For Mab Prowd, the practice of blood magic is as natural as breathing. It's all she's ever known. Growing up on an isolated farm in Kansas with other practitioners may have kept her from making friends her own age, but it has also given her a sense of purpose—she's connected to the land and protective of the magic. And she is able to practice it proudly and happily out in the open with only the crows as her companions. Mab will do anything to keep the ancient practice alive and guard its secrets. But one morning while she is working out a particularly tricky spell she encounters Will, a local boy who is trying to exorcise some mundane personal demons. He experiences Mab's magic in a way his mind cannot comprehend and is all too happy to end their chance meeting. But secrets that were kept from Mab by the earlier generations of blood magicians have come home to roost. And she and Will are drawn back together, time again by this dangerous force looking to break free from the earth and reclaim its own dark power.
Last sumer I read Tessa Grattons debut novel, Blood Magic (the companion to The Blood Keeper), and promptly fell in love with her writing. She takes YA somewhere strange and different, she introduces characters who don't fit the stereotypes and she has a lot of fun while doing it. If you haven't read Blood Magic yet, then I'm telling you, you're missing out. I especially love that these two books, while both part of the Blood Journals, are stand alone novels each telling a separate story that twines into a history of Blood Magic and it's practitioners.
Blood Keeper has a very different ambience then Blood Magic. Where BM is mired in dark revelations and sinister characters, BK shows a very different look at blood magic and it's workings. In many ways Mab and her family are everything good in blood magic, and even the journal entries sprinkled throughout the narrative seem to be more of a love story then the dark, and somewhat creepy journal entries of Josephine's from BM. But towards the end of the story, things take a definite dark twist, and just like that Gratton takes the reader back to the goose bump inducing atmosphere of the unexpected and truly dark parts of her blood magic.
The way BK ties into BM is fantastic, subtle but holding serious significance, all while playing out it's own story. Mab is the daughter of Josephine, and Nick's mother Donna lives with her. But most importantly, so does Reese. If I was to write a one line review of this story it would be that it started and ended with my anguished cry of Reese! Nick and Silla make small appearances that were both totally cathartic (oh how I missed them!), but not so much that they took over a story that belonged to new and intriguing characters.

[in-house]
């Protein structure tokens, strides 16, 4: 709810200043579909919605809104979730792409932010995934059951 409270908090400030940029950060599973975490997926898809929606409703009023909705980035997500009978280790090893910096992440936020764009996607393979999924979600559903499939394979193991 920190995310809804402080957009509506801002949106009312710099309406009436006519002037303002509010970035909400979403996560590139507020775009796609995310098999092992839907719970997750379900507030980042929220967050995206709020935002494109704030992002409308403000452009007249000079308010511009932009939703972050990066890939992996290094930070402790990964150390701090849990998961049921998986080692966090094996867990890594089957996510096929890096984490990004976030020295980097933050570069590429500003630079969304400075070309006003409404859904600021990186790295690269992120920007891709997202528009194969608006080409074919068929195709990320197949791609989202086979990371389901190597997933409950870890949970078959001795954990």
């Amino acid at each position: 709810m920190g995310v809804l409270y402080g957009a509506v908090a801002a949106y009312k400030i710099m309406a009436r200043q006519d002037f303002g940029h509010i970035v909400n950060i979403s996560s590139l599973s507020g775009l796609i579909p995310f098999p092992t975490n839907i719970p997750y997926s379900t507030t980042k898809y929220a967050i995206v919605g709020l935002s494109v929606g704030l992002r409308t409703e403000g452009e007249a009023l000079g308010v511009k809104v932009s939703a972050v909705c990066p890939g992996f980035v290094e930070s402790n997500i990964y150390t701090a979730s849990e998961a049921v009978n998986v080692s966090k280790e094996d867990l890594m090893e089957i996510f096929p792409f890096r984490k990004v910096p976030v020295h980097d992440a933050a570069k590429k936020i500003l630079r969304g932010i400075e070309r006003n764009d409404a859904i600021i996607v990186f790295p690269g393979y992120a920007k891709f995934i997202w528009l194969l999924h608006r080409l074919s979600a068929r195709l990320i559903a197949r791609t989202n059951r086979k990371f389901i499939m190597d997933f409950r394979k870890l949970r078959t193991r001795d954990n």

Which, speaking of them, I adored Will and Mab, every bit as much as I loved Silla an Nick the first time around. They are both delightfully a-typical teens, Mab is a raging blood magic hippie who eschews both shoes and bras, and Will is a football playing, crew cut sporting, military brat. But they're both teeming with surprises, Mab is full of brass, and Will is gentle and kind-hearted, but most unanticipated is how perfect they are together. Like Nick and Silla, Will and Mab seem to beautifully compliment each other. Their strange relationship is both charming and compelling and I especially love how Will frequently admits Mab is extremely odd, as if that's a delightful attribute instead of negative.
This was definitely the most wild, embarrassing conversation I'd ever had. But Mab turned everything a little wild, even this old clunker of a car...Instead of moving to get out, I stared at her. I'd never admired somebody my own age before, but Mab, she wasn't just gorgeous and weird, she was confident. And knew herself. I wanted that.The way Evie's journal entries are interspersed with Mab and Will's story is as effective as Josephine's was in BM. The convention works especially well, since Gratton is giving such brief bits of Evies story in comparison to Will and Mab's. Although Evie's journal is not as obviously dark as Josephine's was, you know it's leading you to some kind of revelation, and the way it's dragged out of her kept me on the edge of my seat. One liner's like:
But it was not merely tea. It was poison.were especially torturous.
Finally, I have to say I LOVE the new look they've created for the series. I'm tempted to replace my copy of BM just so I can have this fabulous matched set. BM is the dark version of BK which mirrors the stories, but I also adore the fact there are no people on the covers! Such an unusual thing these days, but so refreshing. Also, under Blood Keepers paper jacket is an exquisite maroon cover with leaf green binding, so pretty.
A great set of books, I can't recommend highly enough, but don't take just my word for it, Maggie Stiefvater also loves them:
"Love buried in cemeteries, horror hidden behind masks, and whispered language of blood. I adore this book" (for Blood Magic)as if you need anymore convincing.
Blood Keeper, by Tessa Gratton
Published by Random House, August 28th, 2012
My copy kindly provided by the publisher
My copy kindly provided by the publisher